Untreated, a bite from this the King Cobra can kill a human but antivenom for this snake is advanced and most people do not suffer any long lasting effects once it has been administered.
First described in 1797, this species can be found across the Indian subcontinent and large specimens are capable of delivering a lethal bite to humans.
It can grow to 5.5ft in length in mainland countries such as Vietnam & India but the average is around 4ft. The Russell’s viper can be identified by its flat, triangular head, with a raised, rounded snout and two large nostrils – Its colouring varies from yellow, tan or brown, with a series of dark spots running across its body.
Highly versatile, it is not restricted to any specific habitats and can adapt to different kinds of terrain, however, this species typically avoids dense forests, swamps and high altitude. It can often be found on open plains, on farmland, coastal lowlands and on hills with abundant vegetation. It is not uncommon for this snake to venture into urban areas in search of rodents such as rats.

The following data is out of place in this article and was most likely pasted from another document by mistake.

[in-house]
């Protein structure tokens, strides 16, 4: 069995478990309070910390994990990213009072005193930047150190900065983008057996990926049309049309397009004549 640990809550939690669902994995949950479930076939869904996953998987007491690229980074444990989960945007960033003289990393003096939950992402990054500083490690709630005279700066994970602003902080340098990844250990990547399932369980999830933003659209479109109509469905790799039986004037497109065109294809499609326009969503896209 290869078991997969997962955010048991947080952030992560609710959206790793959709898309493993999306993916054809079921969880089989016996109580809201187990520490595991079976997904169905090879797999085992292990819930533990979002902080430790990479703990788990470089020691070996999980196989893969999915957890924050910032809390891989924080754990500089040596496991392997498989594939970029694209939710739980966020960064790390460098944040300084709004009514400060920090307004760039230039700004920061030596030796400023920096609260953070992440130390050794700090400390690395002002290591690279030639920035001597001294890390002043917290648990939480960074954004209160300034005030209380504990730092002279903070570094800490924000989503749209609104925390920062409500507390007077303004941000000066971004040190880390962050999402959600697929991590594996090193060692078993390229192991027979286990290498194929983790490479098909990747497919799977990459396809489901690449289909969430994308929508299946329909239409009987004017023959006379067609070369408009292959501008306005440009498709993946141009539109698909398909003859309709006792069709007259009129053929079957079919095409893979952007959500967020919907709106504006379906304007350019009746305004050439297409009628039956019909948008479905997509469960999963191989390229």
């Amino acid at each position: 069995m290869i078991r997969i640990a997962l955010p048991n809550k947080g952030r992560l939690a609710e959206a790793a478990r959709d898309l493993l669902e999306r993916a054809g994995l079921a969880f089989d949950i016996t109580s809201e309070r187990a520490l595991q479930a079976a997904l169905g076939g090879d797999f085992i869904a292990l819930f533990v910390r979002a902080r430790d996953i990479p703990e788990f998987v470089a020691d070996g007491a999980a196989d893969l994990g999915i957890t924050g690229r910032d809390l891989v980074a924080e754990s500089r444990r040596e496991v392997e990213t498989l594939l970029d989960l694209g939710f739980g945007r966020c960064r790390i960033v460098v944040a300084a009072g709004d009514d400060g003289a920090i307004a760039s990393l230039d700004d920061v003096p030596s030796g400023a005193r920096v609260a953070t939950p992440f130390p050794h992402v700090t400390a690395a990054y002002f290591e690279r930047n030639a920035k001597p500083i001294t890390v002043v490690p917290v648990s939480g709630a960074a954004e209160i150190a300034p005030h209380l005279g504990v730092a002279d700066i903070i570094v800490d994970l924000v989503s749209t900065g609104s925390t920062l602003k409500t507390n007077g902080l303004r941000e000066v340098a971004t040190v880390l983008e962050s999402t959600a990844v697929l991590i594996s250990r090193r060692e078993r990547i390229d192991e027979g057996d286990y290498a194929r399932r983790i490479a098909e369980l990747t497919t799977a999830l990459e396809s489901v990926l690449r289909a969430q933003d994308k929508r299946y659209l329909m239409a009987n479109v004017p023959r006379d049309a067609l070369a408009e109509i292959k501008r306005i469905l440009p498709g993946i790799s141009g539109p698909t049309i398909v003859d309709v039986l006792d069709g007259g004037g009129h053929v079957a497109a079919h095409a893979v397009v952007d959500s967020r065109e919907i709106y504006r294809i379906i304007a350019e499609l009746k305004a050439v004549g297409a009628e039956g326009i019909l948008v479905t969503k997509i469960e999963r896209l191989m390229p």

It is most active at night and in cooler weather, hunting mainly for rodents but will also feed on small reptiles, land crabs, scorpions and other large insects.
This powerful viper can become very aggressive if threatened or surprised, lifting most of its body off the floor to deliver a forceful bite. A bite can contain a high venom yield, resulting in pain, blistering & swelling at the bite point which may spread, in addition to symptoms such as internal bleeding, vomiting and face swelling. The victims’s blood pressure will drop, the heart rate will slow and blood clots can form, while kidney failure has been reported in 25-30% of untreated cases.
Early treatment and access to an antivenom will significantly reduce the risk of any severe complications – death is a real possibility if a bite from this snake is left untreated.
The Many-Banded Krait, sometimes referred to as the Chinese or Taiwanese Krait is one of the most venomous snakes in the world, with numerous deaths attributed to a bite from this snake, including the famous case of American herpetologist, Joe Slowinski.